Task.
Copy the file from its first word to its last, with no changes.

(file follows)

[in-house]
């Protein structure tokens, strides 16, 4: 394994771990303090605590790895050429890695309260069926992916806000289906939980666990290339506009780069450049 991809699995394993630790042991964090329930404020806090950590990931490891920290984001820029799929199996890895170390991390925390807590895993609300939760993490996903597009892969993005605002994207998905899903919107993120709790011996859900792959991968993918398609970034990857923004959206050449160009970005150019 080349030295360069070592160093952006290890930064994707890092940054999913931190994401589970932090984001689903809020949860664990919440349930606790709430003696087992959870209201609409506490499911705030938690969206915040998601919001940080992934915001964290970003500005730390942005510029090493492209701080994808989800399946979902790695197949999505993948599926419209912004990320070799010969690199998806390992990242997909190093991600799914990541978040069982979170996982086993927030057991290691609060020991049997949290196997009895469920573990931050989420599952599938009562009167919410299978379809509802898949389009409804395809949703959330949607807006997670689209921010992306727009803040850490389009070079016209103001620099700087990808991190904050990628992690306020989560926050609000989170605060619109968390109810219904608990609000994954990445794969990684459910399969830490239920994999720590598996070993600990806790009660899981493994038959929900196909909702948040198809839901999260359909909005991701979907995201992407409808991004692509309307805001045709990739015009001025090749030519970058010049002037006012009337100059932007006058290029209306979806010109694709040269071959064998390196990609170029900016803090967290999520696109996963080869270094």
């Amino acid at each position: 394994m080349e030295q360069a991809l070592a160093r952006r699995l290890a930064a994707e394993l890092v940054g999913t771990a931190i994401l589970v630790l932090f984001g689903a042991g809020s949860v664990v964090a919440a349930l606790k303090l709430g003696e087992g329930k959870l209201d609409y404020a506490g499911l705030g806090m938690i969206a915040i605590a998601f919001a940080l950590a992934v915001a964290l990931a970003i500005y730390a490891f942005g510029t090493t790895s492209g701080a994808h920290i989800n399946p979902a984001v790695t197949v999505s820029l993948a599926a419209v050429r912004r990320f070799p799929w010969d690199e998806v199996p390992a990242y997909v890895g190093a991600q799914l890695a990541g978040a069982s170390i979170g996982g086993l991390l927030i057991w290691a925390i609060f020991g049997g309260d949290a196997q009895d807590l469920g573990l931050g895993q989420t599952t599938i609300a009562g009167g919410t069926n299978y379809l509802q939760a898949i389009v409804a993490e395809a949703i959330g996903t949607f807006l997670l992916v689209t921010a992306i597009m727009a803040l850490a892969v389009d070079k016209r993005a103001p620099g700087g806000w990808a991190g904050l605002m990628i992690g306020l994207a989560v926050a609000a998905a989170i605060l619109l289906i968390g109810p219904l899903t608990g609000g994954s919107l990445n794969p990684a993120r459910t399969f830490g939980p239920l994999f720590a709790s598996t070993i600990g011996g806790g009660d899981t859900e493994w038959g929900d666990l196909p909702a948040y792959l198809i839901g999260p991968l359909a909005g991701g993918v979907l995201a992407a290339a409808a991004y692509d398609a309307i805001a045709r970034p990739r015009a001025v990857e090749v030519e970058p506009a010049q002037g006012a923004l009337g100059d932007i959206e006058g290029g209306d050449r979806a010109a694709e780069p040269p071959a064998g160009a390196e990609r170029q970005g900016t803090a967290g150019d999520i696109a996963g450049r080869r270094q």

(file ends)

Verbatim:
[in-house]
């Protein structure tokens, strides 16, 4: 394994771990303090605590790895050429890695309260069926992916806000289906939980666990290339506009780069450049 991809699995394993630790042991964090329930404020806090950590990931490891920290984001820029799929199996890895170390991390925390807590895993609300939760993490996903597009892969993005605002994207998905899903919107993120709790011996859900792959991968993918398609970034990857923004959206050449160009970005150019 080349030295360069070592160093952006290890930064994707890092940054999913931190994401589970932090984001689903809020949860664990919440349930606790709430003696087992959870209201609409506490499911705030938690969206915040998601919001940080992934915001964290970003500005730390942005510029090493492209701080994808989800399946979902790695197949999505993948599926419209912004990320070799010969690199998806390992990242997909190093991600799914990541978040069982979170996982086993927030057991290691609060020991049997949290196997009895469920573990931050989420599952599938009562009167919410299978379809509802898949389009409804395809949703959330949607807006997670689209921010992306727009803040850490389009070079016209103001620099700087990808991190904050990628992690306020989560926050609000989170605060619109968390109810219904608990609000994954990445794969990684459910399969830490239920994999720590598996070993600990806790009660899981493994038959929900196909909702948040198809839901999260359909909005991701979907995201992407409808991004692509309307805001045709990739015009001025090749030519970058010049002037006012009337100059932007006058290029209306979806010109694709040269071959064998390196990609170029900016803090967290999520696109996963080869270094």
């Amino acid at each position: 394994m080349e030295q360069a991809l070592a160093r952006r699995l290890a930064a994707e394993l890092v940054g999913t771990a931190i994401l589970v630790l932090f984001g689903a042991g809020s949860v664990v964090a919440a349930l606790k303090l709430g003696e087992g329930k959870l209201d609409y404020a506490g499911l705030g806090m938690i969206a915040i605590a998601f919001a940080l950590a992934v915001a964290l990931a970003i500005y730390a490891f942005g510029t090493t790895s492209g701080a994808h920290i989800n399946p979902a984001v790695t197949v999505s820029l993948a599926a419209v050429r912004r990320f070799p799929w010969d690199e998806v199996p390992a990242y997909v890895g190093a991600q799914l890695a990541g978040a069982s170390i979170g996982g086993l991390l927030i057991w290691a925390i609060f020991g049997g309260d949290a196997q009895d807590l469920g573990l931050g895993q989420t599952t599938i609300a009562g009167g919410t069926n299978y379809l509802q939760a898949i389009v409804a993490e395809a949703i959330g996903t949607f807006l997670l992916v689209t921010a992306i597009m727009a803040l850490a892969v389009d070079k016209r993005a103001p620099g700087g806000w990808a991190g904050l605002m990628i992690g306020l994207a989560v926050a609000a998905a989170i605060l619109l289906i968390g109810p219904l899903t608990g609000g994954s919107l990445n794969p990684a993120r459910t399969f830490g939980p239920l994999f720590a709790s598996t070993i600990g011996g806790g009660d899981t859900e493994w038959g929900d666990l196909p909702a948040y792959l198809i839901g999260p991968l359909a909005g991701g993918v979907l995201a992407a290339a409808a991004y692509d398609a309307i805001a045709r970034p990739r015009a001025v990857e090749v030519e970058p506009a010049q002037g006012a923004l009337g100059d932007i959206e006058g290029g209306d050449r979806a010109a694709e780069p040269p071959a064998g160009a390196e990609r170029q970005g900016t803090a967290g150019d999520i696109a996963g450049r080869r270094q």